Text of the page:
And Chief Justice Maureen O’Connor, a swing vote Republican who often joined the Democrats in big decisions, was age-limited out of running again and left the bench. DeWine appointed Hamilton County Prosecutor Joe Deters, who Ohio Democrats denounced as a “partisan hack,” to finish the rest of Justice Sharon Kennedy’s term; Kennedy had moved up to fill O’Connor’s role as chief justice.

“It doesn’t look good on the state Supreme Court,” Miracle said. “It could mean that the six week ban will come back into effect in Ohio.” 

The ban, currently tangled up in litigation, is expected to wend its way to the state’s high court early this year. 

The Legislature

Meanwhile, state Republicans have their fingers in the wind too — and don’t like what they’re picking up. Towards the end of last year, state Rep. Brian Stewart (R) introduced a measure to raise the threshold for citizen-introduced ballot initiatives to 60 percent to pass. Interestingly, he did not feel the need to also up the lawmaker-introduced threshold from a simple majority. 

“It’s just so cynical because of course, for decades, folks opposed abortion saying ‘just let the will of the people decide,’” Hill said. “Now, it turns out they don’t really want democracy to decide.” 

In a last-ditch effort to get Republicans on board with the threshold change during the lame duck session, Stewart sent out a letter to his colleagues. 

“After decades of Republicans’ work to make Ohio a pro-life state, the Left intends to write abortion on demand into Ohio’s constitution,” he wrote. “If they succeed, all the work accomplished by multiple Republican majorities will be undone, and we will return to 19,000+ babies being aborted each and every year.”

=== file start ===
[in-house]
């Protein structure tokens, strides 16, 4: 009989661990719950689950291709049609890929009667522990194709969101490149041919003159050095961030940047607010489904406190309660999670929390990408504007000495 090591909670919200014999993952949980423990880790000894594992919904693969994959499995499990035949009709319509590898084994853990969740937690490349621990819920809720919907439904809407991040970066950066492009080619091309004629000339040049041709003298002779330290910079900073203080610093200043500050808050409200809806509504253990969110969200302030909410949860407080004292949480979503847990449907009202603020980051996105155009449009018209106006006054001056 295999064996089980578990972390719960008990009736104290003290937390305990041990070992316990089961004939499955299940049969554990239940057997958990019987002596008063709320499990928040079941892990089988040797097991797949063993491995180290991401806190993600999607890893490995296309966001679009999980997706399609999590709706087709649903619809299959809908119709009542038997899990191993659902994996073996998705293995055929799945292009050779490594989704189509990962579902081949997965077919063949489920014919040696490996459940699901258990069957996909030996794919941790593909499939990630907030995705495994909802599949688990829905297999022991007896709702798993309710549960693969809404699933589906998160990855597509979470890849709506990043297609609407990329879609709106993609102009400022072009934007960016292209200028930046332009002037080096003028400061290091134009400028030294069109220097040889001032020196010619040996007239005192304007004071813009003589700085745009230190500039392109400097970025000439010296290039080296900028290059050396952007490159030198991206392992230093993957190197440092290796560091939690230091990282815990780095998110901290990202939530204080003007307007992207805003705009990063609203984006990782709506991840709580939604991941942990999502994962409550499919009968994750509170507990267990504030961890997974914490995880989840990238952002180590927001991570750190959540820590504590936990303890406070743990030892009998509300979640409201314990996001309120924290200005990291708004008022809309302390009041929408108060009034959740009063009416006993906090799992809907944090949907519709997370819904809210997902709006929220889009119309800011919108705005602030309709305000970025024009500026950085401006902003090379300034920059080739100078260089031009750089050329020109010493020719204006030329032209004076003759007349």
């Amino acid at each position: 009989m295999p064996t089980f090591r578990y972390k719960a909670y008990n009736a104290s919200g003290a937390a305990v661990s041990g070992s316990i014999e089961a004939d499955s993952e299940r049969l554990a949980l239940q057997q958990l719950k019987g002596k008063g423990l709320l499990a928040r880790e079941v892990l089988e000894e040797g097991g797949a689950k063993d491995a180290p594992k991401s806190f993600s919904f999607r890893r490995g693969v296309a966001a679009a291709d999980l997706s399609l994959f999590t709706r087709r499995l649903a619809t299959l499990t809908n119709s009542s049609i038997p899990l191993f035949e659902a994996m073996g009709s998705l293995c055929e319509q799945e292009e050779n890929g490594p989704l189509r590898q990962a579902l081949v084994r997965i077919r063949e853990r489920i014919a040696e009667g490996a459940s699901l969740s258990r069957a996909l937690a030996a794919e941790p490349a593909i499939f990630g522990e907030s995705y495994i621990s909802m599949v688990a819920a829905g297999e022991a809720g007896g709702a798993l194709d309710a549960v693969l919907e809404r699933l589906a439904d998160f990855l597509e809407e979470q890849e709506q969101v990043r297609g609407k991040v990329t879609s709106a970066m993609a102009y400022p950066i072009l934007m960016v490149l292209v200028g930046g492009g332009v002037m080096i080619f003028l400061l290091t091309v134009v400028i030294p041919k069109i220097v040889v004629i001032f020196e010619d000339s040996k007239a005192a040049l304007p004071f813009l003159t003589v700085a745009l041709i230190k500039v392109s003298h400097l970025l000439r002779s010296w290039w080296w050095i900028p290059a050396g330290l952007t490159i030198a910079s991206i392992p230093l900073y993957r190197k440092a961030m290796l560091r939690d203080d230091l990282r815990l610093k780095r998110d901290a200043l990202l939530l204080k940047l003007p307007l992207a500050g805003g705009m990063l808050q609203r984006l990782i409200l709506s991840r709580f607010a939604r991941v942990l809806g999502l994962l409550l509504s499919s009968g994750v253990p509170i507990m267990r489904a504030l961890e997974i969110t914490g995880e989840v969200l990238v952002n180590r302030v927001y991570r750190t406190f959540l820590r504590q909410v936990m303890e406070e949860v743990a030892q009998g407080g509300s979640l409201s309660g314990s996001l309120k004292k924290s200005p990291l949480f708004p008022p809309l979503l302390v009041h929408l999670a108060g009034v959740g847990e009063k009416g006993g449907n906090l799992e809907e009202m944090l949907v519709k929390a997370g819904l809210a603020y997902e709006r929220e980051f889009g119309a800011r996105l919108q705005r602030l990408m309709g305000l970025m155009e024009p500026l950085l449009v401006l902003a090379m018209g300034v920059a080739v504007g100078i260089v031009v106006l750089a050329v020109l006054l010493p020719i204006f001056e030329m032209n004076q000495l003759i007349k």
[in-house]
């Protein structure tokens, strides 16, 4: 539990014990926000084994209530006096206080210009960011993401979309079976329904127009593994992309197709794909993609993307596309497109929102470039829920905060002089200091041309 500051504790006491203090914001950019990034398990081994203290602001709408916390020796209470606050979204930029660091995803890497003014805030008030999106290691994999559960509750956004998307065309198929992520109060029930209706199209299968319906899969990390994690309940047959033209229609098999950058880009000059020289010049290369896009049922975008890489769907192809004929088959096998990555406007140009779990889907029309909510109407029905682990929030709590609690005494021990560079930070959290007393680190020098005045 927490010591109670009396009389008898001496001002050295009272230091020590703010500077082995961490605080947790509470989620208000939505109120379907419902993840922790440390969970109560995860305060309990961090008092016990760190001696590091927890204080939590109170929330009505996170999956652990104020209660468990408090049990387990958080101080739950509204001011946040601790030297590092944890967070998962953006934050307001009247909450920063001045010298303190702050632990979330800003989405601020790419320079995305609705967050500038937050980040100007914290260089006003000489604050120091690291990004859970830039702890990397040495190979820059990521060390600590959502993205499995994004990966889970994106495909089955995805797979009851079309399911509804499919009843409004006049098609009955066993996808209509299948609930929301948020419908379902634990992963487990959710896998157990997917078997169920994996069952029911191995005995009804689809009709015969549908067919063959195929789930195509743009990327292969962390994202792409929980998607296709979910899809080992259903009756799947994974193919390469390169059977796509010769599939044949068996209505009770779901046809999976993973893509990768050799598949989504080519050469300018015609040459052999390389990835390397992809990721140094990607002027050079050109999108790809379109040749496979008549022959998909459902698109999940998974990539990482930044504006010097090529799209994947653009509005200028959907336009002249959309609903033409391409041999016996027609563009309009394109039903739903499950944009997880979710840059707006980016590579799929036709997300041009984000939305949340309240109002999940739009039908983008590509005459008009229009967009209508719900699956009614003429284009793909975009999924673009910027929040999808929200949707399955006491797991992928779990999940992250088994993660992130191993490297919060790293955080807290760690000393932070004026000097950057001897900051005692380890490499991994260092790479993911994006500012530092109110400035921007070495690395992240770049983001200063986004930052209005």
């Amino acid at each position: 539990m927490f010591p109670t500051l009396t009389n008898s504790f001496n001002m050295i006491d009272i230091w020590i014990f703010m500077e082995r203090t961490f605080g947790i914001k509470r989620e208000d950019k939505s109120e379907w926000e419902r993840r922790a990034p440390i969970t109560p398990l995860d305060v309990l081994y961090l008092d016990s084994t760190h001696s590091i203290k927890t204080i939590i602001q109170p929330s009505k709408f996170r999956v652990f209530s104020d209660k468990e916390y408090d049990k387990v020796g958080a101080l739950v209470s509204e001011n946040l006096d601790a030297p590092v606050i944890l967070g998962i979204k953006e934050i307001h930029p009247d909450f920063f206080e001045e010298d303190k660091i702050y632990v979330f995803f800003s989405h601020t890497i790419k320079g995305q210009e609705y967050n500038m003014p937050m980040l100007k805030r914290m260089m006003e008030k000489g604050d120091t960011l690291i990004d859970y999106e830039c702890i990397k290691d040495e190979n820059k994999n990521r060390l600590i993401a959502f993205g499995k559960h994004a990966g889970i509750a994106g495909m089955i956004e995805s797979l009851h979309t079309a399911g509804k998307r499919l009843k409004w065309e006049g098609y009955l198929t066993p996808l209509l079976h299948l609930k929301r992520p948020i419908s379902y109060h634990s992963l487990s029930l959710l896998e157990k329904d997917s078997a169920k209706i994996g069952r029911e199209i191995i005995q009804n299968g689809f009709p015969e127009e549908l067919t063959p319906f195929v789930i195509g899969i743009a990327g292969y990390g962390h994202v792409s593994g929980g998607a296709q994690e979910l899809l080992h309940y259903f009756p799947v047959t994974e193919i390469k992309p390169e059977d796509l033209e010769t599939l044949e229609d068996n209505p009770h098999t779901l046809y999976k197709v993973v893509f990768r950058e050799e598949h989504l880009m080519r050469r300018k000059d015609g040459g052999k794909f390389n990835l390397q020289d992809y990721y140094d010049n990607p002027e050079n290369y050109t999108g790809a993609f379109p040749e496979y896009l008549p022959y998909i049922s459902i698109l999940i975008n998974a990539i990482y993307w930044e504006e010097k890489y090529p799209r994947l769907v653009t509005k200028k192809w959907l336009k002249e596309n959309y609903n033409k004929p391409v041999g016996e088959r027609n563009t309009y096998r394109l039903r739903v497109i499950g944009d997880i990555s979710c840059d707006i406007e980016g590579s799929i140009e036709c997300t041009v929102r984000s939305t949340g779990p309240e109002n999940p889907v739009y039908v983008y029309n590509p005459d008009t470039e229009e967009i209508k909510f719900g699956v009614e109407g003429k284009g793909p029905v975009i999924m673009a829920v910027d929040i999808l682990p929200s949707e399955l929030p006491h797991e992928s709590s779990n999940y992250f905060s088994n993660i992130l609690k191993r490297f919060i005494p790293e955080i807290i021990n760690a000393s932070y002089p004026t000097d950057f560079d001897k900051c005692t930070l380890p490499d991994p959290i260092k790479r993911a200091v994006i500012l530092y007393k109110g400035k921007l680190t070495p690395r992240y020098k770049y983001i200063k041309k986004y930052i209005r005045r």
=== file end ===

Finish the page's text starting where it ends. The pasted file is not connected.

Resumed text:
The effort did not muster enough support then, though Stewart promised to resurrect it in the new year. Despite the Republican supermajorities, the measure’s fate is more in doubt now, after Rep. Jason Stephens (R) won the House speakership in a huge upset to the GOP conference’s locked-in favorite, having recruited the votes of the chamber’s Democrats along with a couple dozen moderate Republicans to win the gavel. 

Stephens was reportedly not in favor of the threshold raising measure during the lame duck, though he did not respond to TPM’s inquiries about whether he intends to bring it to a vote. Stewart, furious at the coup, responded “yep” to a Tweet musing that Stephens may have promised to kill the legislation in exchange for the Democrats’ votes.   

That difficulty to the abortion rights coalitions in Ohio may be averted in the short-term, though Republicans in many other states are pushing their own restrictions, from raising the vote threshold like Ohio to prohibiting signature collection at certain sites.

“It has the same feel and flavor as gerrymandering efforts going on in various states for a number of years,” Parent said. “It’s an effort by conservative lawmakers and activists to make change more difficult, to ensure minority rule.” 

And still, the Ohioians aren’t sleeping easy. There are many steps in the process to get an initiative on the ballot, and Republicans hold nearly all of the offices involved. 

“We saw the same kind of thing in Michigan, where the language failed to get approved for a long time,” Miracle said, alluding to the state board of canvassers’ partisan deadlock on approving the initiative, which forced the abortion rights coalition to appeal to the Michigan Supreme Court. “We could see very similar things in Ohio.” 

Miracle said that the group is still working on the text of the initiative. In other red states, supporters of abortion rights have seen success framing the issue as one of privacy, opposing government intervention into personal medical decisions, an idea with conservative appeal when applied to realms outside of reproductive health. 

The hill is steep for the Ohio groups supporting abortion access despite the recent success of other initiatives. Even if the coalitions manage to collect enough signatures, get their initiative by multiple antagonistic Republican officials and win at the ballot box, there could still be future obstacles. 

“Conservative state courts tend to find a way around constitutional amendments,” Hill said. “Look at what happened in Ohio with the amendment to the state constitution for redistricting — the legislature basically ignored it and the state Supreme Court was ineffectual.” 

“That’ll be the next set of questions,” she added. “Will it be enough?”